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CropEnergies suspends bioethanol production in Britain

February 19, 2015
Energy & Chemical Value Chain
(Reuters) – German bioethanol producer CropEnergies is suspending production at its British unit Ensus because of record low bioethanol prices and the strong British pound versus the euro.
 
CropEnergies, a unit of German sugar refiner Suedzucker , said on Wednesday it expected the temporary shutdown to lead to restructuring costs of up to 40 million euros ($46 million) for 2014/15, also impacting Suedzucker’s results.
 
Shares of Suedzucker were 1.5 percent lower and CropEnergies shares were down 8.8 percent in Frankfurt at 1006 GMT.
 
“This decision has been made due to the current difficult situation in the European bioethanol market which the dramatic drop of oil prices in the last few months has exacerbated,” CropEnergies said.
 
The production plant in northeast England, would be brought online again as soon as market conditions allowed, it said.
 
It said bioethanol prices had reached a record low of 417 euros per cubic metre, on a free-on-board basis at Rotterdam, on Jan. 15. Prices were around 470 euros a year ago.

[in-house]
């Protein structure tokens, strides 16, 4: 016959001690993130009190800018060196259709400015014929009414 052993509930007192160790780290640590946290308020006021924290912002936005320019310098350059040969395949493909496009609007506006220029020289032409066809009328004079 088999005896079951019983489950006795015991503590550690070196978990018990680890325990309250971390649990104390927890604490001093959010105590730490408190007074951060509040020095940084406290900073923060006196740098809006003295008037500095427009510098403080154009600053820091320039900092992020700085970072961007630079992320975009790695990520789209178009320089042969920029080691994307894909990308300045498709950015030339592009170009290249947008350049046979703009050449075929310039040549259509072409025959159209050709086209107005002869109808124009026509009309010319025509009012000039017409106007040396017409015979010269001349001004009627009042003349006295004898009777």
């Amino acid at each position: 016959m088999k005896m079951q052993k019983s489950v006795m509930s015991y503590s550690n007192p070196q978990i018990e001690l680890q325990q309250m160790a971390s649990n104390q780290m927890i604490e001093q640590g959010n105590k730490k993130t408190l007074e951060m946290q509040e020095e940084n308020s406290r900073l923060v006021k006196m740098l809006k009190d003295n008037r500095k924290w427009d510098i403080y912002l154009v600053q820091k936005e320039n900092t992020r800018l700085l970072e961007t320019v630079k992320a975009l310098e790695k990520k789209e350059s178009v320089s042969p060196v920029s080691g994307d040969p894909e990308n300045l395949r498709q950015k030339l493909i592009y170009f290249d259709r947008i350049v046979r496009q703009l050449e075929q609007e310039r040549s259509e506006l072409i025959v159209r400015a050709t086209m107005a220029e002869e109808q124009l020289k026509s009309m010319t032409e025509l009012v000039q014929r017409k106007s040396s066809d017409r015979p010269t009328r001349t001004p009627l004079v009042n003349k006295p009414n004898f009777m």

Ensus, one of Europe’s largest bioethanol plants, has the capacity to annually produce 400,000 cubic metres of bioethanol and 350,000 tonnes of the animal feed byproduct known as Dried Distillers Grains with Solubles (DDGS).
 
At full production the plant can consume over 1 million tonnes of feed wheat annually as raw material.
 
The plant stoppage could free up more British animal feed wheat for export, traders said.
 
“British feed grain is currently in strong demand in the Middle East and Asia following the export restrictions imposed by Russia and Ukraine and I think the British will find a ready market for their wheat supplies,” one German grain trader said.
 
Traders said bioethanol prices had fallen partly because of the sluggish European economy and low crude oil prices.
 
“Some oil companies are believed to have transferred pretty large bioethanol supply positions into the market after Christmas as demand was not as large as they had expected,” one European trader said. “Cheaper bioethanol is also available from east Europe following large corn crops there which are used as feedstock.”
 
There is also heavy competition from biodiesel in countries such as Germany where oil companies have a choice between biodiesel and bioethanol to comply with compulsory blending requirements to meet environmental protection targets, he said.
 
($1 = 0.8776 euros) (Reporting by Georgina Prodhan and Ludwig Burger, additional reporting by Michael Hogan; Editing by Kirsti Knolle, Pravin Char and David Evans)

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